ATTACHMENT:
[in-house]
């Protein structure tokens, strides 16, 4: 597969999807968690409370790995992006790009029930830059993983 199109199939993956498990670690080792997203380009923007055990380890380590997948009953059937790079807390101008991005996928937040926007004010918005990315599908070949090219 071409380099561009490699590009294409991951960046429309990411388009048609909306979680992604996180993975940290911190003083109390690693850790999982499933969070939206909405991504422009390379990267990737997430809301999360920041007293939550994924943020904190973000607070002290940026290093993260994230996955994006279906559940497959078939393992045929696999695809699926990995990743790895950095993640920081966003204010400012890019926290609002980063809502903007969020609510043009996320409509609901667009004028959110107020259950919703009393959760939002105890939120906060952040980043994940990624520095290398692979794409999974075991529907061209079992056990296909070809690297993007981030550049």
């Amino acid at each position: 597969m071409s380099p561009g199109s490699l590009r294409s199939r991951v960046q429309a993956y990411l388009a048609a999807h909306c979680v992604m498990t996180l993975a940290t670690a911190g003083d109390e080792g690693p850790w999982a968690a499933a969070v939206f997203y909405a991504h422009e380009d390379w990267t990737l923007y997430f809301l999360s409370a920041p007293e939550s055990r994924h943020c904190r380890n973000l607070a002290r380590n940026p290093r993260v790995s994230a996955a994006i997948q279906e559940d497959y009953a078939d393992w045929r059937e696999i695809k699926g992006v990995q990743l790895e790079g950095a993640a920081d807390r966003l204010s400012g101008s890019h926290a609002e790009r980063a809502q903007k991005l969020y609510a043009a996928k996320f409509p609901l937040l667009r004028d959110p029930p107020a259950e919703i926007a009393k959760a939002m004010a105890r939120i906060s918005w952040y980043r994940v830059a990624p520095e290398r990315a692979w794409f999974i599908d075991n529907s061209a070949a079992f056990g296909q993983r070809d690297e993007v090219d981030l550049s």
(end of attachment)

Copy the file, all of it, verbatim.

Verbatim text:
[in-house]
């Protein structure tokens, strides 16, 4: 597969999807968690409370790995992006790009029930830059993983 199109199939993956498990670690080792997203380009923007055990380890380590997948009953059937790079807390101008991005996928937040926007004010918005990315599908070949090219 071409380099561009490699590009294409991951960046429309990411388009048609909306979680992604996180993975940290911190003083109390690693850790999982499933969070939206909405991504422009390379990267990737997430809301999360920041007293939550994924943020904190973000607070002290940026290093993260994230996955994006279906559940497959078939393992045929696999695809699926990995990743790895950095993640920081966003204010400012890019926290609002980063809502903007969020609510043009996320409509609901667009004028959110107020259950919703009393959760939002105890939120906060952040980043994940990624520095290398692979794409999974075991529907061209079992056990296909070809690297993007981030550049």
């Amino acid at each position: 597969m071409s380099p561009g199109s490699l590009r294409s199939r991951v960046q429309a993956y990411l388009a048609a999807h909306c979680v992604m498990t996180l993975a940290t670690a911190g003083d109390e080792g690693p850790w999982a968690a499933a969070v939206f997203y909405a991504h422009e380009d390379w990267t990737l923007y997430f809301l999360s409370a920041p007293e939550s055990r994924h943020c904190r380890n973000l607070a002290r380590n940026p290093r993260v790995s994230a996955a994006i997948q279906e559940d497959y009953a078939d393992w045929r059937e696999i695809k699926g992006v990995q990743l790895e790079g950095a993640a920081d807390r966003l204010s400012g101008s890019h926290a609002e790009r980063a809502q903007k991005l969020y609510a043009a996928k996320f409509p609901l937040l667009r004028d959110p029930p107020a259950e919703i926007a009393k959760a939002m004010a105890r939120i906060s918005w952040y980043r994940v830059a990624p520095e290398r990315a692979w794409f999974i599908d075991n529907s061209a070949a079992f056990g296909q993983r070809d690297e993007v090219d981030l550049s």